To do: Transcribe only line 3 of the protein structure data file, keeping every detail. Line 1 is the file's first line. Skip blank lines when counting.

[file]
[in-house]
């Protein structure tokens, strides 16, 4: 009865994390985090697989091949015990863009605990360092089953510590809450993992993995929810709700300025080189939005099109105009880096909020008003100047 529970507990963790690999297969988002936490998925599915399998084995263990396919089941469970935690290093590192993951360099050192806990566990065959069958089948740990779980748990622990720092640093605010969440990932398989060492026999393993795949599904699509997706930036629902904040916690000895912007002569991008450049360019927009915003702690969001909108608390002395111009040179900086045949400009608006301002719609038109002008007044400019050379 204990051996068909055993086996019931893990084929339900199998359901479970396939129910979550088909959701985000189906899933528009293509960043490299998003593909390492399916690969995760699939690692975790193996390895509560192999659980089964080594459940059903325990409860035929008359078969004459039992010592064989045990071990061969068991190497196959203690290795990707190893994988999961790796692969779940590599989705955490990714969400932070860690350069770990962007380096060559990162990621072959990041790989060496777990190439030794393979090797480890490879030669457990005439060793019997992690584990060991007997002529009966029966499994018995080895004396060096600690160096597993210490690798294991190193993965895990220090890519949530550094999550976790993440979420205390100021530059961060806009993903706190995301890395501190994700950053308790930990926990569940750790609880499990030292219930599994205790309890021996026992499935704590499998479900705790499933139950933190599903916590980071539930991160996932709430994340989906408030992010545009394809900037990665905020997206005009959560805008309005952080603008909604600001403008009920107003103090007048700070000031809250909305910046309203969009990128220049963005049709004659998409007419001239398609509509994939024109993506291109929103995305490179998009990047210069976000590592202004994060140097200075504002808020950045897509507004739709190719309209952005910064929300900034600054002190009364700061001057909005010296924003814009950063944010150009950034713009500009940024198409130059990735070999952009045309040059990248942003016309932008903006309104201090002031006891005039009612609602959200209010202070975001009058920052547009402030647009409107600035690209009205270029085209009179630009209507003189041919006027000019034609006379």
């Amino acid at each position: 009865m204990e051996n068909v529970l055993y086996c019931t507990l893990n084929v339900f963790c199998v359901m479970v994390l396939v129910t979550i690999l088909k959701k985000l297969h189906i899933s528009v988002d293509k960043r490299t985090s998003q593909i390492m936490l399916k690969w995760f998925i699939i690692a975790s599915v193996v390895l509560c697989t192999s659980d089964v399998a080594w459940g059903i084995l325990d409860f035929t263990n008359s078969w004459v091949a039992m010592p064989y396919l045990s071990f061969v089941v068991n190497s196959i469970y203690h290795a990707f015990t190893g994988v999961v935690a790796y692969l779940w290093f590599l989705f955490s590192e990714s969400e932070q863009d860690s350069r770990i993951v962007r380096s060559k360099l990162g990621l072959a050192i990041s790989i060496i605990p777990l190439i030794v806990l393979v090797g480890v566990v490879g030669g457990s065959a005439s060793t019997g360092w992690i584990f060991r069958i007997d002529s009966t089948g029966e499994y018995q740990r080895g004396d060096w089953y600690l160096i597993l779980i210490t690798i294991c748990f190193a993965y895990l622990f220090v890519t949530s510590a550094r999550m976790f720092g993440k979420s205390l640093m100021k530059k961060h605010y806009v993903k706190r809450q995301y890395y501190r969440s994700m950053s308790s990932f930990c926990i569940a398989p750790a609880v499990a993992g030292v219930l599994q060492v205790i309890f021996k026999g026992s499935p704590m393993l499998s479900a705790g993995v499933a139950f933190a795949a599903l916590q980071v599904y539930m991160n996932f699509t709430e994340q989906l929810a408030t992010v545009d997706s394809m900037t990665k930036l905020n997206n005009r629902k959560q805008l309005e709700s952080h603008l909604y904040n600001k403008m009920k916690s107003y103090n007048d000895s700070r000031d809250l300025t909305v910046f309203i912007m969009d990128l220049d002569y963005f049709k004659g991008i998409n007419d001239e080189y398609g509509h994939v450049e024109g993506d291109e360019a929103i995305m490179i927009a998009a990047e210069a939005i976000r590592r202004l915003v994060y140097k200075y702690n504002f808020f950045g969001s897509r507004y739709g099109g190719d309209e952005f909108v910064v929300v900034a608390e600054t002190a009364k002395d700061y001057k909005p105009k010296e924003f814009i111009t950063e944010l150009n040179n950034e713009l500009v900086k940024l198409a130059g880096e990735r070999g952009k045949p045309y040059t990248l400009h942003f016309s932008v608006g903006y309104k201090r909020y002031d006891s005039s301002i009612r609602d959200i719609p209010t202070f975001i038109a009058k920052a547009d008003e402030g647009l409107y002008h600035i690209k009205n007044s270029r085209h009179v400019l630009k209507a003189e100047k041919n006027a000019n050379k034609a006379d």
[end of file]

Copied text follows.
């Amino acid at each position: 009865m204990e051996n068909v529970l055993y086996c019931t507990l893990n084929v339900f963790c199998v359901m479970v994390l396939v129910t979550i690999l088909k959701k985000l297969h189906i899933s528009v988002d293509k960043r490299t985090s998003q593909i390492m936490l399916k690969w995760f998925i699939i690692a975790s599915v193996v390895l509560c697989t192999s659980d089964v399998a080594w459940g059903i084995l325990d409860f035929t263990n008359s078969w004459v091949a039992m010592p064989y396919l045990s071990f061969v089941v068991n190497s196959i469970y203690h290795a990707f015990t190893g994988v999961v935690a790796y692969l779940w290093f590599l989705f955490s590192e990714s969400e932070q863009d860690s350069r770990i993951v962007r380096s060559k360099l990162g990621l072959a050192i990041s790989i060496i605990p777990l190439i030794v806990l393979v090797g480890v566990v490879g030669g457990s065959a005439s060793t019997g360092w992690i584990f060991r069958i007997d002529s009966t089948g029966e499994y018995q740990r080895g004396d060096w089953y600690l160096i597993l779980i210490t690798i294991c748990f190193a993965y895990l622990f220090v890519t949530s510590a550094r999550m976790f720092g993440k979420s205390l640093m100021k530059k961060h605010y806009v993903k706190r809450q995301y890395y501190r969440s994700m950053s308790s990932f930990c926990i569940a398989p750790a609880v499990a993992g030292v219930l599994q060492v205790i309890f021996k026999g026992s499935p704590m393993l499998s479900a705790g993995v499933a139950f933190a795949a599903l916590q980071v599904y539930m991160n996932f699509t709430e994340q989906l929810a408030t992010v545009d997706s394809m900037t990665k930036l905020n997206n005009r629902k959560q805008l309005e709700s952080h603008l909604y904040n600001k403008m009920k916690s107003y103090n007048d000895s700070r000031d809250l300025t909305v910046f309203i912007m969009d990128l220049d002569y963005f049709k004659g991008i998409n007419d001239e080189y398609g509509h994939v450049e024109g993506d291109e360019a929103i995305m490179i927009a998009a990047e210069a939005i976000r590592r202004l915003v994060y140097k200075y702690n504002f808020f950045g969001s897509r507004y739709g099109g190719d309209e952005f909108v910064v929300v900034a608390e600054t002190a009364k002395d700061y001057k909005p105009k010296e924003f814009i111009t950063e944010l150009n040179n950034e713009l500009v900086k940024l198409a130059g880096e990735r070999g952009k045949p045309y040059t990248l400009h942003f016309s932008v608006g903006y309104k201090r909020y002031d006891s005039s301002i009612r609602d959200i719609p209010t202070f975001i038109a009058k920052a547009d008003e402030g647009l409107y002008h600035i690209k009205n007044s270029r085209h009179v400019l630009k209507a003189e100047k041919n006027a000019n050379k034609a006379d």